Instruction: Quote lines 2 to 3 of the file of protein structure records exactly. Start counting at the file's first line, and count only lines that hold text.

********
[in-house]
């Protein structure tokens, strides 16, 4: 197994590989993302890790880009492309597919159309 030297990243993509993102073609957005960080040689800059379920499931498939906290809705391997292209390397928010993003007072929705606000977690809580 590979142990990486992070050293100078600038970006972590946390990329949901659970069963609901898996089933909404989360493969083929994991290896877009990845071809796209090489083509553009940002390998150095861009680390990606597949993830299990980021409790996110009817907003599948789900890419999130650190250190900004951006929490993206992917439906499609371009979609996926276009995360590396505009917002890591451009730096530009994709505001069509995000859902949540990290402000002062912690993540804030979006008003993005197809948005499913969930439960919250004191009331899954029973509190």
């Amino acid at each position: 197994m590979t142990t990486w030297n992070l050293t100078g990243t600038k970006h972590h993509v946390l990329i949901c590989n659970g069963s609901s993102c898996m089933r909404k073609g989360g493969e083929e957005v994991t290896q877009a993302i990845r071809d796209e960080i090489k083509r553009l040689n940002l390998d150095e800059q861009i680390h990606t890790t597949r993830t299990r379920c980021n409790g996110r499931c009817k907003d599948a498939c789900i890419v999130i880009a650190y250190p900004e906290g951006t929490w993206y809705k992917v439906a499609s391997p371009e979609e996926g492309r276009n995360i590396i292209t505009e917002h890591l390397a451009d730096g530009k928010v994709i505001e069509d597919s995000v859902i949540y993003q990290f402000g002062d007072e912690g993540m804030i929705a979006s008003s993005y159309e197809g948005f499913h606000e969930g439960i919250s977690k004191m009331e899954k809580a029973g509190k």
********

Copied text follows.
């Protein structure tokens, strides 16, 4: 197994590989993302890790880009492309597919159309 030297990243993509993102073609957005960080040689800059379920499931498939906290809705391997292209390397928010993003007072929705606000977690809580 590979142990990486992070050293100078600038970006972590946390990329949901659970069963609901898996089933909404989360493969083929994991290896877009990845071809796209090489083509553009940002390998150095861009680390990606597949993830299990980021409790996110009817907003599948789900890419999130650190250190900004951006929490993206992917439906499609371009979609996926276009995360590396505009917002890591451009730096530009994709505001069509995000859902949540990290402000002062912690993540804030979006008003993005197809948005499913969930439960919250004191009331899954029973509190």
């Amino acid at each position: 197994m590979t142990t990486w030297n992070l050293t100078g990243t600038k970006h972590h993509v946390l990329i949901c590989n659970g069963s609901s993102c898996m089933r909404k073609g989360g493969e083929e957005v994991t290896q877009a993302i990845r071809d796209e960080i090489k083509r553009l040689n940002l390998d150095e800059q861009i680390h990606t890790t597949r993830t299990r379920c980021n409790g996110r499931c009817k907003d599948a498939c789900i890419v999130i880009a650190y250190p900004e906290g951006t929490w993206y809705k992917v439906a499609s391997p371009e979609e996926g492309r276009n995360i590396i292209t505009e917002h890591l390397a451009d730096g530009k928010v994709i505001e069509d597919s995000v859902i949540y993003q990290f402000g002062d007072e912690g993540m804030i929705a979006s008003s993005y159309e197809g948005f499913h606000e969930g439960i919250s977690k004191m009331e899954k809580a029973g509190k």